Introduction: Many patients are discharged from hospital with a peripherally inserted central catheter in place. Monitoring the peripherally inserted central catheter insertion site for clinical and research purposes is important for identifying complications, but the extent to which patients can reliably report the condition of their catheter insertion site is uncertain. The aim of this study was to assess the inter-observer agreement between nurses and patients when assessing a peripherally inserted central catheter site. Methods: The study was based on inpatients who were enrolled in a single-centre, randomised controlled trial comparing four different dressing and securement devices for peripherally inserted central catheter sites. A seven-item peripherally inserted central catheter site assessment tool, containing questions about the condition of the dressing and the insertion site, was developed. Assessment was conducted once by the research nurse and, within a few minutes, independently by the patient. Proportions of agreement and Cohen’s kappa were calculated. Results: In total, 73 patients agreed to participate. Overall, percentage agreement ranged from 83% to 100% (kappa =.65–.82). For important clinical signs (redness, swelling, ooze, pus and tracking), there were high levels of percentage agreement (99%–100%). Conclusion: The high level of agreement between nurse/patient pairs make the instrument useful for assessing peripherally inserted central catheter–associated signs of localised infection, allergic or irritant dermatitis or dressing dislodgement in a community setting.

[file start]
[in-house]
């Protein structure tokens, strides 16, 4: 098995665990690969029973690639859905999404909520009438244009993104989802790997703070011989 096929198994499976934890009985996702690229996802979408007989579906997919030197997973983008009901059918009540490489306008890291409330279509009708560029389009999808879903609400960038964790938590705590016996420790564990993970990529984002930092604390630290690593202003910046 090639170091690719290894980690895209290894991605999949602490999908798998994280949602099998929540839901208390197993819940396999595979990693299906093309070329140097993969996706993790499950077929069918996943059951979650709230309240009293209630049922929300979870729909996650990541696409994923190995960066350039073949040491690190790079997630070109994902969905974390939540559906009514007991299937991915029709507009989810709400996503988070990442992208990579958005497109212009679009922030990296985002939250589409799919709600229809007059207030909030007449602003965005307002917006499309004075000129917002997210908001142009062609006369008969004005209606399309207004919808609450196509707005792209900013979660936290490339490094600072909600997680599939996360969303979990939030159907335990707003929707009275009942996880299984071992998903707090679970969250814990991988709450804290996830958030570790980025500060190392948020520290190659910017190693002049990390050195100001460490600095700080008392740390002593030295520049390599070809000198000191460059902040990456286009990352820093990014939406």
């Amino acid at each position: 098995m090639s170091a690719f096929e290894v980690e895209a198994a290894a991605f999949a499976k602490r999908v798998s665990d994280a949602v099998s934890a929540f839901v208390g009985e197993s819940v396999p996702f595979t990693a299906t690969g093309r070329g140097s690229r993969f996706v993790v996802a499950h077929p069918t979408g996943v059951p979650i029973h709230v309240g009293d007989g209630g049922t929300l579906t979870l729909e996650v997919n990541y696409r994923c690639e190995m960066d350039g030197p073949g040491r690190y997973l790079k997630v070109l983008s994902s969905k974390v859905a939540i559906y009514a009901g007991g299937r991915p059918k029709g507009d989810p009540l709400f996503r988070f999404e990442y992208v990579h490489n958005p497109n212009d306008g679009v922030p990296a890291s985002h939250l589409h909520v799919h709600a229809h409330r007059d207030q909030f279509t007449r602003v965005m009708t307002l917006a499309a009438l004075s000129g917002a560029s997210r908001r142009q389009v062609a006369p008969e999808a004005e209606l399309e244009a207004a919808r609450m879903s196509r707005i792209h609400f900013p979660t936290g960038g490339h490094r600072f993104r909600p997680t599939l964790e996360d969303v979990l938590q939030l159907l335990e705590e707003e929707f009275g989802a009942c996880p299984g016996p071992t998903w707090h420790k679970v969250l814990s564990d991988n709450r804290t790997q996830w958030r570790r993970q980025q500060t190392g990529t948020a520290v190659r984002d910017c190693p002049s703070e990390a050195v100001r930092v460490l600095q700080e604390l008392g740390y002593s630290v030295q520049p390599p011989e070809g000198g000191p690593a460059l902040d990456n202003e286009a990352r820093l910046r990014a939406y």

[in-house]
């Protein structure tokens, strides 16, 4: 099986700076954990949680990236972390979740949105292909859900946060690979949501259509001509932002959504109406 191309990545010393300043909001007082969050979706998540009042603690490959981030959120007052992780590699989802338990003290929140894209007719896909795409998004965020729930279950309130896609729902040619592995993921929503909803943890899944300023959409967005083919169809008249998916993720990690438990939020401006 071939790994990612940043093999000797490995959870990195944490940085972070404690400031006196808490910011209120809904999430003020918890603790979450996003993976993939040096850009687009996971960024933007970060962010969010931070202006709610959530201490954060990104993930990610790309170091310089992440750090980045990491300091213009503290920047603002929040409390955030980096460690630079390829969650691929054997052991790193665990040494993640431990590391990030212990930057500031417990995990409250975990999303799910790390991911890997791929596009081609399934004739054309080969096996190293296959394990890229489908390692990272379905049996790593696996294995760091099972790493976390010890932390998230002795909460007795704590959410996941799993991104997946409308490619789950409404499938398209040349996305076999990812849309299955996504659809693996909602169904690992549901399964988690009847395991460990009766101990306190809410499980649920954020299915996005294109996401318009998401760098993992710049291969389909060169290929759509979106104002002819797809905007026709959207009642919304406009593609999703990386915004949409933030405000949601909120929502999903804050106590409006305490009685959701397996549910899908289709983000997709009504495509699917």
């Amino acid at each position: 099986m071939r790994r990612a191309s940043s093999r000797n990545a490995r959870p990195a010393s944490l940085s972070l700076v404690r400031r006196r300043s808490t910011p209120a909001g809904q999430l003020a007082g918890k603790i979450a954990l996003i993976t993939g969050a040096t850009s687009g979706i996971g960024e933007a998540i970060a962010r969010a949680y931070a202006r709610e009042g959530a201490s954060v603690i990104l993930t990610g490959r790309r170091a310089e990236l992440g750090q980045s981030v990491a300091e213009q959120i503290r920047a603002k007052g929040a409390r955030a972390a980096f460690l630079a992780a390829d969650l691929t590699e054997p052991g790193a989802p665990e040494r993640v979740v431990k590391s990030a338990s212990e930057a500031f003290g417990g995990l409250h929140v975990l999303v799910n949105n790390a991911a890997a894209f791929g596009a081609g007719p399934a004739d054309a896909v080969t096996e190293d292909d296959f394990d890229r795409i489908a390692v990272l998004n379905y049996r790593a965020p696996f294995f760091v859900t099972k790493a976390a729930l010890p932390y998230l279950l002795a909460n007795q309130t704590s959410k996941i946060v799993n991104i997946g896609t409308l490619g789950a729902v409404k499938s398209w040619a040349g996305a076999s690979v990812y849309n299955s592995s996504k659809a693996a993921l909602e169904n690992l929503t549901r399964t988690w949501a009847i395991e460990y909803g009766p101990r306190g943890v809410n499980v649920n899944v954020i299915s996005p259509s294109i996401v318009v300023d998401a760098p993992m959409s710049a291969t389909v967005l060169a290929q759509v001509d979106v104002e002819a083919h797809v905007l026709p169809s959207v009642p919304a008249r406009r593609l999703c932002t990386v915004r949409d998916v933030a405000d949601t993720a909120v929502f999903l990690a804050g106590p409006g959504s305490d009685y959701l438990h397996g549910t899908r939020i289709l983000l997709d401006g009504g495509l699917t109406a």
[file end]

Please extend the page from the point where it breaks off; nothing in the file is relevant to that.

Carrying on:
Bibliographical noteFunding Information:
This study was supported by the Royal Brisbane and Women’s Hospital Foundation.
© The Author(s) 2018.
- central venous catheters
- inter-observer agreement
- Observer variation
- patient-reported outcomes